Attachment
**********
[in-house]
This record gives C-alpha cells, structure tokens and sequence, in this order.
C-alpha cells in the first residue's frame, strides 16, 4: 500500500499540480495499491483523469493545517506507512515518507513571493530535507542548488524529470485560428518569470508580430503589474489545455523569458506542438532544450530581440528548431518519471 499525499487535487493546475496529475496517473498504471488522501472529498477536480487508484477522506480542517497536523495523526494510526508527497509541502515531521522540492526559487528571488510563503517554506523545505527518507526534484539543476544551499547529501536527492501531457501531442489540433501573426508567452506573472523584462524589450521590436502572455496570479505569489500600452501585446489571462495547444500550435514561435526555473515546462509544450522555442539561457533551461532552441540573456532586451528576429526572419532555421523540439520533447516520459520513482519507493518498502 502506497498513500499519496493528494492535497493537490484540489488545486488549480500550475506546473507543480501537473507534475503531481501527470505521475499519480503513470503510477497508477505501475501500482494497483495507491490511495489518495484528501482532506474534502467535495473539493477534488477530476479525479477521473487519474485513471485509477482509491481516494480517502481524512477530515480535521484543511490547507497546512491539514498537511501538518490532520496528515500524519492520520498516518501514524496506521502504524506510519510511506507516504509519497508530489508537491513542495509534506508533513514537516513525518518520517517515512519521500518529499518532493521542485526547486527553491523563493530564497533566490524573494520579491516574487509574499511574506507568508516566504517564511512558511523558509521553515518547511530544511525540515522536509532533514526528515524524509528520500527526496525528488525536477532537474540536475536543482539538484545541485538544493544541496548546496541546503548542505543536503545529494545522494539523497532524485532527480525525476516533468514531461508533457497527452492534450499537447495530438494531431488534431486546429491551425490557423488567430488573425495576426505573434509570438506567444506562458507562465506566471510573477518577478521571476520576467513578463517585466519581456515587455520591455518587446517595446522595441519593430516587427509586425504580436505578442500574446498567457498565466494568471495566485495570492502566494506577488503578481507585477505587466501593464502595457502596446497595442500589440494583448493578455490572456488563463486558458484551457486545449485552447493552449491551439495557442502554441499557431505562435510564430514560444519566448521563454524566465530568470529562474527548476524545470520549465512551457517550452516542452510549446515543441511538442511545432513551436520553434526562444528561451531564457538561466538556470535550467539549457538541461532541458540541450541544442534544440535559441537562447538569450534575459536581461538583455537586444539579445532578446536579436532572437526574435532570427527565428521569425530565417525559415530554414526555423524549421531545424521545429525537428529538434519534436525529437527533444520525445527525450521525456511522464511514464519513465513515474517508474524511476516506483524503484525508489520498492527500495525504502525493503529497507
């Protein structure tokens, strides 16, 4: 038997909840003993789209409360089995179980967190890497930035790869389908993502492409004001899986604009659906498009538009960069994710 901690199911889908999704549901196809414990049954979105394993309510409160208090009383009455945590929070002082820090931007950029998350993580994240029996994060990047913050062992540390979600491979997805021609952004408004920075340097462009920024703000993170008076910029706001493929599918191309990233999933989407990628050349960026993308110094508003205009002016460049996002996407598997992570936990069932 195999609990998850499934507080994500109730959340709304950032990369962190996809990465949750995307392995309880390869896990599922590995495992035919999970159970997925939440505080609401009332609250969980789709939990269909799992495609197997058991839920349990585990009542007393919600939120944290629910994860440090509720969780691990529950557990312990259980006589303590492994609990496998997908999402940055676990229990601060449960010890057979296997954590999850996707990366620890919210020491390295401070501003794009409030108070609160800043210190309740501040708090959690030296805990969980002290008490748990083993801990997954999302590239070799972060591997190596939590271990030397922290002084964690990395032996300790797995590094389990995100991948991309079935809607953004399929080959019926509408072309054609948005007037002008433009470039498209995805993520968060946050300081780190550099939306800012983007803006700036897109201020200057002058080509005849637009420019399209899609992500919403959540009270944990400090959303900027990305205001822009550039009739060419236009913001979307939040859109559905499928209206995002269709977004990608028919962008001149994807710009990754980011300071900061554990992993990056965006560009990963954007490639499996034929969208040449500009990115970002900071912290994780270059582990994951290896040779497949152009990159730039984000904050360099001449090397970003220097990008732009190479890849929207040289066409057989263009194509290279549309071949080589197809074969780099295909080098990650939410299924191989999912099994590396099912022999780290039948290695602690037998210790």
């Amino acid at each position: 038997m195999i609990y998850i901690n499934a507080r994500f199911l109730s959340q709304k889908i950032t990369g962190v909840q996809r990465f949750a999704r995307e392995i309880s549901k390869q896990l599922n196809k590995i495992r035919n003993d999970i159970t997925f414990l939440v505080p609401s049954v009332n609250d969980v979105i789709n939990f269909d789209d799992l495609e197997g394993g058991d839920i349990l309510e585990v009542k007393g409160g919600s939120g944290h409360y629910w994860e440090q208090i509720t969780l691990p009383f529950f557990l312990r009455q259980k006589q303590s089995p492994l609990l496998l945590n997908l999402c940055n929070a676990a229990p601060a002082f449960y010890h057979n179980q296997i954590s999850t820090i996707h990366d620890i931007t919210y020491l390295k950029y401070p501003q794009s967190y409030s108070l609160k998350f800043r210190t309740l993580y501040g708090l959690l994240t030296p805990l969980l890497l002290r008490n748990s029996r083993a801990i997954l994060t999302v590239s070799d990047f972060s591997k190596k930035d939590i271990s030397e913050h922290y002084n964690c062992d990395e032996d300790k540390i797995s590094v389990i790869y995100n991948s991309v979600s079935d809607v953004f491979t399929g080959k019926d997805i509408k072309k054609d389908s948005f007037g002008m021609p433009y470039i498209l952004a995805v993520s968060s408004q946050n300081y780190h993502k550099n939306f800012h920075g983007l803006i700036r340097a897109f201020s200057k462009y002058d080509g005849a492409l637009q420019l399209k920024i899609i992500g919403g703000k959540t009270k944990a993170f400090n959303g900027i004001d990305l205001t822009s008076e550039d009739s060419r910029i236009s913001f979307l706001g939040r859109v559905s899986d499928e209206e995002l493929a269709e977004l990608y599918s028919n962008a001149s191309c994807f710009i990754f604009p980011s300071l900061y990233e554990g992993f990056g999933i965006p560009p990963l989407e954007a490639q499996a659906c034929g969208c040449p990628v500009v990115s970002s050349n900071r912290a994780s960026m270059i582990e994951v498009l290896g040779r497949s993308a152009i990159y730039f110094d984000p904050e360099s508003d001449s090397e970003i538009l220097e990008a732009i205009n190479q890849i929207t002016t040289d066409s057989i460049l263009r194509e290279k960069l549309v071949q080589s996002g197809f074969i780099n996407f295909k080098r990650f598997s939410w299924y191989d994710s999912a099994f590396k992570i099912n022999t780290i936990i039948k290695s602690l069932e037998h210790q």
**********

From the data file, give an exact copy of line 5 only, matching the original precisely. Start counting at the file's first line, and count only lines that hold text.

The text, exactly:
């Amino acid at each position: 038997m195999i609990y998850i901690n499934a507080r994500f199911l109730s959340q709304k889908i950032t990369g962190v909840q996809r990465f949750a999704r995307e392995i309880s549901k390869q896990l599922n196809k590995i495992r035919n003993d999970i159970t997925f414990l939440v505080p609401s049954v009332n609250d969980v979105i789709n939990f269909d789209d799992l495609e197997g394993g058991d839920i349990l309510e585990v009542k007393g409160g919600s939120g944290h409360y629910w994860e440090q208090i509720t969780l691990p009383f529950f557990l312990r009455q259980k006589q303590s089995p492994l609990l496998l945590n997908l999402c940055n929070a676990a229990p601060a002082f449960y010890h057979n179980q296997i954590s999850t820090i996707h990366d620890i931007t919210y020491l390295k950029y401070p501003q794009s967190y409030s108070l609160k998350f800043r210190t309740l993580y501040g708090l959690l994240t030296p805990l969980l890497l002290r008490n748990s029996r083993a801990i997954l994060t999302v590239s070799d990047f972060s591997k190596k930035d939590i271990s030397e913050h922290y002084n964690c062992d990395e032996d300790k540390i797995s590094v389990i790869y995100n991948s991309v979600s079935d809607v953004f491979t399929g080959k019926d997805i509408k072309k054609d389908s948005f007037g002008m021609p433009y470039i498209l952004a995805v993520s968060s408004q946050n300081y780190h993502k550099n939306f800012h920075g983007l803006i700036r340097a897109f201020s200057k462009y002058d080509g005849a492409l637009q420019l399209k920024i899609i992500g919403g703000k959540t009270k944990a993170f400090n959303g900027i004001d990305l205001t822009s008076e550039d009739s060419r910029i236009s913001f979307l706001g939040r859109v559905s899986d499928e209206e995002l493929a269709e977004l990608y599918s028919n962008a001149s191309c994807f710009i990754f604009p980011s300071l900061y990233e554990g992993f990056g999933i965006p560009p990963l989407e954007a490639q499996a659906c034929g969208c040449p990628v500009v990115s970002s050349n900071r912290a994780s960026m270059i582990e994951v498009l290896g040779r497949s993308a152009i990159y730039f110094d984000p904050e360099s508003d001449s090397e970003i538009l220097e990008a732009i205009n190479q890849i929207t002016t040289d066409s057989i460049l263009r194509e290279k960069l549309v071949q080589s996002g197809f074969i780099n996407f295909k080098r990650f598997s939410w299924y191989d994710s999912a099994f590396k992570i099912n022999t780290i936990i039948k290695s602690l069932e037998h210790q």